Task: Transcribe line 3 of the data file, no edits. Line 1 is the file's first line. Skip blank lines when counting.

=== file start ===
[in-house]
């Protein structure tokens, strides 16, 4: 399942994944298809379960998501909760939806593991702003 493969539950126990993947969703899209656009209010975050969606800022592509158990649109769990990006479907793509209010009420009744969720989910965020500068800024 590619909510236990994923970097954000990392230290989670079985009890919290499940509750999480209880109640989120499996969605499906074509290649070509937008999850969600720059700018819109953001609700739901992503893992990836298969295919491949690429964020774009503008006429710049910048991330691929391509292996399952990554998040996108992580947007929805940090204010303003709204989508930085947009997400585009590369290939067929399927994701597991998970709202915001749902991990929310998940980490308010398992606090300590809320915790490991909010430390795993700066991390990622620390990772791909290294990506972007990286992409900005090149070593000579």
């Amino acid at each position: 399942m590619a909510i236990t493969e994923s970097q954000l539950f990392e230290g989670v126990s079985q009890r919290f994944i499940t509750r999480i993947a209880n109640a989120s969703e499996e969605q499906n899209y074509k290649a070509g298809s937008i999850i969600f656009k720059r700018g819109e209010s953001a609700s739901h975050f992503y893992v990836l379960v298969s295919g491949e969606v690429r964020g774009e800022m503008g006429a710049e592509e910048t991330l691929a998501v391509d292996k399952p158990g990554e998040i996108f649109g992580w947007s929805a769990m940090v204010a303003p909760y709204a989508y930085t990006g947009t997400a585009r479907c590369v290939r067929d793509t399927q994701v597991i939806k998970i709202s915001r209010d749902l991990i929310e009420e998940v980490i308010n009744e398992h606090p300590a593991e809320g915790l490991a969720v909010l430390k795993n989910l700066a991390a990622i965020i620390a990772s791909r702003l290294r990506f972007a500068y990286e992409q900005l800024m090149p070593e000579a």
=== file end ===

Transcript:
């Amino acid at each position: 399942m590619a909510i236990t493969e994923s970097q954000l539950f990392e230290g989670v126990s079985q009890r919290f994944i499940t509750r999480i993947a209880n109640a989120s969703e499996e969605q499906n899209y074509k290649a070509g298809s937008i999850i969600f656009k720059r700018g819109e209010s953001a609700s739901h975050f992503y893992v990836l379960v298969s295919g491949e969606v690429r964020g774009e800022m503008g006429a710049e592509e910048t991330l691929a998501v391509d292996k399952p158990g990554e998040i996108f649109g992580w947007s929805a769990m940090v204010a303003p909760y709204a989508y930085t990006g947009t997400a585009r479907c590369v290939r067929d793509t399927q994701v597991i939806k998970i709202s915001r209010d749902l991990i929310e009420e998940v980490i308010n009744e398992h606090p300590a593991e809320g915790l490991a969720v909010l430390k795993n989910l700066a991390a990622i965020i620390a990772s791909r702003l290294r990506f972007a500068y990286e992409q900005l800024m090149p070593e000579a």